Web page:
When designer Kelsey Duda stumbled across a piece of land for sale on Craigslist, located in Elk Rapids, Michigan, directly across from a county park with beach access to Lake Michigan, she snapped it up. It was a perfect fit for her dream project: a vacation rental constructed from the ground up. “I set out to build a home that would function as a small hotel concept, because I really wanted to break into hospitality design and I didn’t know how else to make it happen,” says Duda. 

Elk Rapids is a sleepy town nine months out of the year; then when summer hits, visitors flock to the area to experience its crystal-clear lakes, small-town charm, and family-friendly beaches. But for such a popular tourist destination, there’s a surprising lack of hotels that offer the type of spaces and experiences common to other hot spots—think: sauna rentals or an elevated kitchen with an island fit for entertaining. Duda sensed an opportunity, but she couldn’t do it alone.

Building a home from scratch during the pandemic was no easy feat, and after numerous material delays and not seeing eye to eye with contractors, Duda’s parents came to the rescue. They drove round-trip eight hours from Detroit nearly every weekend of 2020 to help her frame, paint trim, and everything in between. During the week, her naturally handy dad would watch YouTube videos to learn the skills he needed for the next phase, while Duda acted as his assistant as well as project manager, general contractor, and interior designer. “I didn’t have time to engage an architect, and I didn’t want to wait, so I drew up the plans myself,” says Duda with a laugh. “I couldn’t think beyond a rectangle, so that was my constraint.” Fortunately a simple, one-story layout with few walls is more budget-friendly than complex, multistory designs. “I’m so proud of what we built together,” she adds.

The big challenge with any new build comes after the drywall has been installed: it’s bringing in objects, textures, finishes, and patinas that create interest and a sense of history. Coating much of the interior with Color Atelier’s limewash paint immediately lent depth and age to the space. Duda worked with local artisans to bring more complex design ideas to life, like the white oak kitchen island by Wolf Wood Co. that features open shelves where she can display handmade ceramics. As for furniture, the interior is an expertly curated mix of thrifted pieces. The vintage sofa reupholstered in rust velvet and the Baker twin beds were both Chairish finds, while the pair of Kurt Versen sconces in the living room (her favorite score) was $42 at a local antiques shop. The only new thing in the house is the dining table from Stoffer Home.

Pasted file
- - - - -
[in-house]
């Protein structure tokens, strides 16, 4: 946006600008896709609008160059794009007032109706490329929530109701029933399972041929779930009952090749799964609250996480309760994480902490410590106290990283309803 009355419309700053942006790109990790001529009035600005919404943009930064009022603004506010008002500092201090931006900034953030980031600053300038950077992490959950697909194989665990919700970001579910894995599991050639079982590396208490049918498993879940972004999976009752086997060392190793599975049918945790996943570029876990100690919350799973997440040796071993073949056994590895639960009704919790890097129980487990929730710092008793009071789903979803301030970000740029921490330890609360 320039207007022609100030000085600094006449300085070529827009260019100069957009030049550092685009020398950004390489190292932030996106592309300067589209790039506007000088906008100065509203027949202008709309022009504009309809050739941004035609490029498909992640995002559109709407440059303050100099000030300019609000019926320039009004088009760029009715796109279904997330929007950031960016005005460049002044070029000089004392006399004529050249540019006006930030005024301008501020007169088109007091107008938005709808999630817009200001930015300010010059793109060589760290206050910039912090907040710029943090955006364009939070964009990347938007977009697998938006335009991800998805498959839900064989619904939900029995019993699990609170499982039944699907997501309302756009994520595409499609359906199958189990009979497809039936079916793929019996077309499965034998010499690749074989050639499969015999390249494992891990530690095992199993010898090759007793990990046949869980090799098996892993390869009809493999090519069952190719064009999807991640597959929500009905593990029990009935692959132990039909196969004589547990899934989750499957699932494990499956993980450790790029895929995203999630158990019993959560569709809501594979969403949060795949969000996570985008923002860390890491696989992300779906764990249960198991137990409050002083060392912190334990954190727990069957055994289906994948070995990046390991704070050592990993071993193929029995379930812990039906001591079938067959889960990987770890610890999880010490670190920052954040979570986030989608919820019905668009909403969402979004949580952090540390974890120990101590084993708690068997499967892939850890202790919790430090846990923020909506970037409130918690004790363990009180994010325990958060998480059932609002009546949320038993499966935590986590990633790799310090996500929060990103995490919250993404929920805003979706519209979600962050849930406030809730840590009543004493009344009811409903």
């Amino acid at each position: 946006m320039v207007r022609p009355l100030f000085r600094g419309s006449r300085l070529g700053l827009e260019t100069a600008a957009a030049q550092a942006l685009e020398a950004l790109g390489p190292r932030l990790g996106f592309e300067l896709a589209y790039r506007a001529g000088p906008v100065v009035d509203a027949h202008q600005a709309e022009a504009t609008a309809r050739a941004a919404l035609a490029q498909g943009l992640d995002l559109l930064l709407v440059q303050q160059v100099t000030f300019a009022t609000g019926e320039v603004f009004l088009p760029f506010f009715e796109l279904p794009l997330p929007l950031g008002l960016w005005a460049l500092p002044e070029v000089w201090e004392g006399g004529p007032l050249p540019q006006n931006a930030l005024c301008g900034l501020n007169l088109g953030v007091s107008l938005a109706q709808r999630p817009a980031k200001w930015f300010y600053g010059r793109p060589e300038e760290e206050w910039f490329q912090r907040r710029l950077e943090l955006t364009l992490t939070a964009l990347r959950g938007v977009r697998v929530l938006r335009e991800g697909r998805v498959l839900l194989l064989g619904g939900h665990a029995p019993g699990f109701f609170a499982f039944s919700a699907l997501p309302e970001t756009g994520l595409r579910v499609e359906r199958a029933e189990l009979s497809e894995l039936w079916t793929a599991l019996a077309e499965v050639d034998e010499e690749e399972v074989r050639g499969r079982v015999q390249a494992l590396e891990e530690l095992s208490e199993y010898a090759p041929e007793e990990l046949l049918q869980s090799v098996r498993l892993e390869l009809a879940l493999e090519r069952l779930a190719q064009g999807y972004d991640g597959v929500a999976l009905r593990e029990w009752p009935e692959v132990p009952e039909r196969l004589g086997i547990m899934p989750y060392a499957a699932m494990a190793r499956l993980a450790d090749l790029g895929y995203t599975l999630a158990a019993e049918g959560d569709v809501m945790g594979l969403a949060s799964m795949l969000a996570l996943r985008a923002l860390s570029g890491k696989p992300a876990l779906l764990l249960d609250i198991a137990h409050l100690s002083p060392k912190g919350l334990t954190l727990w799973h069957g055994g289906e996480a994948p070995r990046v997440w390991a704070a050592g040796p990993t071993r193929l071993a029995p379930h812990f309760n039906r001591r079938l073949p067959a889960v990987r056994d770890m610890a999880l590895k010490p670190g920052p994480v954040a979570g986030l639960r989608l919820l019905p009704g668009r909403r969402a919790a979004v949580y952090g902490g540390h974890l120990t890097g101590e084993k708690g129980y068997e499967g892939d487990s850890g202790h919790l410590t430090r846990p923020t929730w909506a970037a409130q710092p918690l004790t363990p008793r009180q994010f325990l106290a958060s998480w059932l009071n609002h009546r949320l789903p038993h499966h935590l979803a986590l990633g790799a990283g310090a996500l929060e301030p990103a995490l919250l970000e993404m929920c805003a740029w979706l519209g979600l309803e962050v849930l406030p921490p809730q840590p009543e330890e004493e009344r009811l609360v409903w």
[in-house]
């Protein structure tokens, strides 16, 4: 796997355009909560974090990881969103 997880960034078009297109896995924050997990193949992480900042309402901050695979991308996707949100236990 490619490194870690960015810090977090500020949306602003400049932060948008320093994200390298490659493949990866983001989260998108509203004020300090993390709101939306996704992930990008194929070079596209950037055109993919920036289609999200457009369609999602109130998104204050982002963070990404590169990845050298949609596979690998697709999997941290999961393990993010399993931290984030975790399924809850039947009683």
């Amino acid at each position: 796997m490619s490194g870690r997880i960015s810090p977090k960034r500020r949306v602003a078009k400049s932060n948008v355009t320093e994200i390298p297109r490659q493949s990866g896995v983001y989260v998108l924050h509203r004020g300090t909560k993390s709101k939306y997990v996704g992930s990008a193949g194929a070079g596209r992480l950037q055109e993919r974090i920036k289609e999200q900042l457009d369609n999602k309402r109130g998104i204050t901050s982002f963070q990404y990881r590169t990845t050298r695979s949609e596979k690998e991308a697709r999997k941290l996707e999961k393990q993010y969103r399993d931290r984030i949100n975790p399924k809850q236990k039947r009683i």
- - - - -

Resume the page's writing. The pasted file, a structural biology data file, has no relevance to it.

A lot of vacation rentals feel like an afterthought, but Duda designed this home specifically with her guests in mind. “There is so much more to a space than how it looks. There’s the tactile moments, those items you touch throughout the day—light switches, doorknobs, faucets. The details make such a difference,” she explains. Even carving out an arched niche for a plant in the shower makes the otherwise routine spot feel memorable. While custom details like the coffee-bar nook pushed the project over budget, the entire home still came together for under $300,000. 

An old postcard advertising the Ferndale Motel, which used to reside on the property, was the inspiration for the home’s name: Fernhaus. “Whenever I’m designing a brand or concept, I start with the history of the place and land as a source of inspiration,” says Duda. She chose the Instagram handle @_fernhaus and softly launched in December 2020, inviting a handful of interested guests via DM to test the experience. Shortly after the trial run, she listed the space on Airbnb, and this past summer she connected with two local investors to form a hospitality group called Fernhaus Studio, with a mission to elevate northern Michigan’s offerings (they currently have several lodging and F&B concepts in the works that are slated to debut in 2022). And to think it all started on Craigslist.

The Goods

Go-to vintage shop: With two locations in the Traverse City area, there’s always some treasure to come home with from Wilson.

Favorite source for gardening supplies: Darling Botanical is a really beautiful local plant shop.

Where I buy decor online: Chairish. I love the thrill of the hunt, and it’s so much more economical and sustainable than shopping new.

Object in my home that gets the most use: My ceramic cups by local artist Ben Maier. They are perfect for coffee, wine, and even flowers or toothbrushes. 

Biggest splurge: My last-minute white oak coffee bar from Wolf Wood Co. The space was meant to be a closet, but I decided it would be nice for my guests to have a dedicated (and beautiful) spot for beverages. 

Nicest contractor I’ve ever met: Does my dad count? 

Electrician/plumber who can do no wrong: My neighbor, Carl Fromholz, and his wife, Lisa Grise, who own the Paradise Pines rentals next door, helped me remedy some complex problems.

Other highly recommended craftspeople:

 Also, a major shout-out to Grace Start and Sue Duyser for being my sounding boards, design consultants, and the best of friends throughout this whole process.

The one thing I wish I knew before renovating: If I could go back in time, I’d trust my gut. Almost all the decisions I landed on were my first ideas.